These concepts are common to all uses of Ansible, including network automation. You need to understand them to use Ansible for network automation. This basic introduction provides the background you need to follow the examples in this guide.
The machine from which you run the Ansible CLI tools (
ansible-vault and others).
You can use any computer that meets the software requirements as a control node - laptops, shared desktops, and servers can all run Ansible.
Multiple control nodes are possible, but Ansible itself does not coordinate across them, see
AAP for such features.
Also referred to as ‘hosts’, these are the target devices (servers, network appliances or any computer) you aim to manage with Ansible.
Ansible is not normally installed on managed nodes, unless you are using
ansible-pull, but this is rare and not the recommended setup.
A list of managed nodes provided by one or more ‘inventory sources’. Your inventory can specify information specific to each node, like IP address. It is also used for assigning groups, that both allow for node selection in the Play and bulk variable assignment. To learn more about inventory, see the Working with Inventory section. Sometimes an inventory source file is also referred to as a ‘hostfile’.
They contain Plays (which are the basic unit of Ansible execution). This is both an ‘execution concept’ and how we describe the files on which
Playbooks are written in YAML and are easy to read, write, share and understand. To learn more about playbooks, see Ansible playbooks.
The main context for Ansible execution, this playbook object maps managed nodes (hosts) to tasks. The Play contains variables, roles and an ordered lists of tasks and can be run repeatedly. It basically consists of an implicit loop over the mapped hosts and tasks and defines how to iterate over them.
A limited distribution of reusable Ansible content (tasks, handlers, variables, plugins, templates and files) for use inside of a Play. To use any Role resource, the Role itself must be imported into the Play.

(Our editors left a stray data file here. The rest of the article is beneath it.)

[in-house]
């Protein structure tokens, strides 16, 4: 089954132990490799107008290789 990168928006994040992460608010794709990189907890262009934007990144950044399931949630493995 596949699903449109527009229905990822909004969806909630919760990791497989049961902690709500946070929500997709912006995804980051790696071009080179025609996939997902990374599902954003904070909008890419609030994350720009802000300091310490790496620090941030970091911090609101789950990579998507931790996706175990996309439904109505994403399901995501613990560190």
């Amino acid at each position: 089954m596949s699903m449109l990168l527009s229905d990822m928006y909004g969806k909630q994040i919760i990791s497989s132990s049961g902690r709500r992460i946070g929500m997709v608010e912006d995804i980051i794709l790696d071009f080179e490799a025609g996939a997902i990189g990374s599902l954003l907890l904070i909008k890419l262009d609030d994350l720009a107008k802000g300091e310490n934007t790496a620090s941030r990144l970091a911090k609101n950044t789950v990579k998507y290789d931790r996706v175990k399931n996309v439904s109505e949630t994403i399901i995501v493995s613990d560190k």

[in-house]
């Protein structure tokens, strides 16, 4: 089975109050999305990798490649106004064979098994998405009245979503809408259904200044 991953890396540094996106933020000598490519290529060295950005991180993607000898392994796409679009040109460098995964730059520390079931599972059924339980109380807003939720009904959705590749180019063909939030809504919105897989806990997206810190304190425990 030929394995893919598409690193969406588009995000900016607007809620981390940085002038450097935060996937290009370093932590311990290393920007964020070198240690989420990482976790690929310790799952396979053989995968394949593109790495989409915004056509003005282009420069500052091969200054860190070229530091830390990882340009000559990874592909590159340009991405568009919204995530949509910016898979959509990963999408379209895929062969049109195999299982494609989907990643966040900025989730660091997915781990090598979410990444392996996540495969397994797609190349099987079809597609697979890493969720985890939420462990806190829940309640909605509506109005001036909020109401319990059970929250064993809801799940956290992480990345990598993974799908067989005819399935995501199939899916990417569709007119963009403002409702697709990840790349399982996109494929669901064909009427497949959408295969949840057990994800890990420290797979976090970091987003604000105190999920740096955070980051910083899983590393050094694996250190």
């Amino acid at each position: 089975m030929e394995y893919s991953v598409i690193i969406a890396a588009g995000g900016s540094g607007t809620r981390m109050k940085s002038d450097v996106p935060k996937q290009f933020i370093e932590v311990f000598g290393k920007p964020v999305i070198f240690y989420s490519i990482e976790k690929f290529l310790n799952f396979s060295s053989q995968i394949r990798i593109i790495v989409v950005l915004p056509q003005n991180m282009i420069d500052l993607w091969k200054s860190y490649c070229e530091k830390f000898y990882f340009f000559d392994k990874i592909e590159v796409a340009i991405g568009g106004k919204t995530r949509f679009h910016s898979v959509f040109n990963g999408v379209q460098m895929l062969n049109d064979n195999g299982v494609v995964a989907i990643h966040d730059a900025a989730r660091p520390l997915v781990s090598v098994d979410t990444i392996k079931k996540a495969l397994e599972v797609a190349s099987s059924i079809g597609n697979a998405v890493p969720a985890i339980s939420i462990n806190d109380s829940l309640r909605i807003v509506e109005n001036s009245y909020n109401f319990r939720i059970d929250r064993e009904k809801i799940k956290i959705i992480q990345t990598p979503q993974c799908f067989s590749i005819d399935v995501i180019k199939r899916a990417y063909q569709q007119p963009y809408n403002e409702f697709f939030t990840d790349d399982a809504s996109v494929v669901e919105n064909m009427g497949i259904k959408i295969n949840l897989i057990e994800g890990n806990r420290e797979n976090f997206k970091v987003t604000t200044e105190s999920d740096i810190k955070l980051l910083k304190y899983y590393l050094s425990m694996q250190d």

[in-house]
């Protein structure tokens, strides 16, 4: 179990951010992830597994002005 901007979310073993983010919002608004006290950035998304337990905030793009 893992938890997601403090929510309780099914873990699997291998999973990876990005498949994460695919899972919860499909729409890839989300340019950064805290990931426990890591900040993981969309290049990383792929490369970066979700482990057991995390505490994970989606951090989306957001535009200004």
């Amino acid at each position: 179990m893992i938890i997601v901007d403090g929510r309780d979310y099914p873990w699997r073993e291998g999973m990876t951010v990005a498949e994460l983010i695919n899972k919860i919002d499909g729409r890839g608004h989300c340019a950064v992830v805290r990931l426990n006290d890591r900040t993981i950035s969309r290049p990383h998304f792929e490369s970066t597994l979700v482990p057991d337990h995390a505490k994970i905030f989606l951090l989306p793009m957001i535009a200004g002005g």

The definition of an ‘action’ to be applied to the managed host. Tasks must always be contained in a Play, directly or indirectly (Role, or imported/included task list file).
You can execute a single task once with an ad hoc command using
ansible-console (both create a virtual Play).
A special form of a Task, that only executes when notified by a previous task which resulted in a ‘changed’ status.
The code or binaries that Ansible copies to and executes on each managed node (when needed) to accomplish the action defined in each Task. Each module has a particular use, from administering users on a specific type of database to managing VLAN interfaces on a specific type of network device. You can invoke a single module with a task, or invoke several different modules in a playbook. Ansible modules are grouped in collections. For an idea of how many collections Ansible includes, see the Collection Index.
Pieces of code that expand Ansible’s core capabilities, they can control how you connect to a managed node (connection plugins), manipulate data (filter plugins) and even control what is displayed in the console (callback plugins). See Working with plugins for details.
A format in which Ansible content is distributed that can contain playbooks, roles, modules, and plugins. You can install and use collections through Ansible Galaxy. To learn more about collections, see Using Ansible collections. Collection resources can be used independently and discretely from each other.
Short for ‘Ansible Automation Platform’. This is a product that includes enterprise level features and integrates many tools of the Ansible ecosystem: ansible-core, awx, galaxyNG, and so on.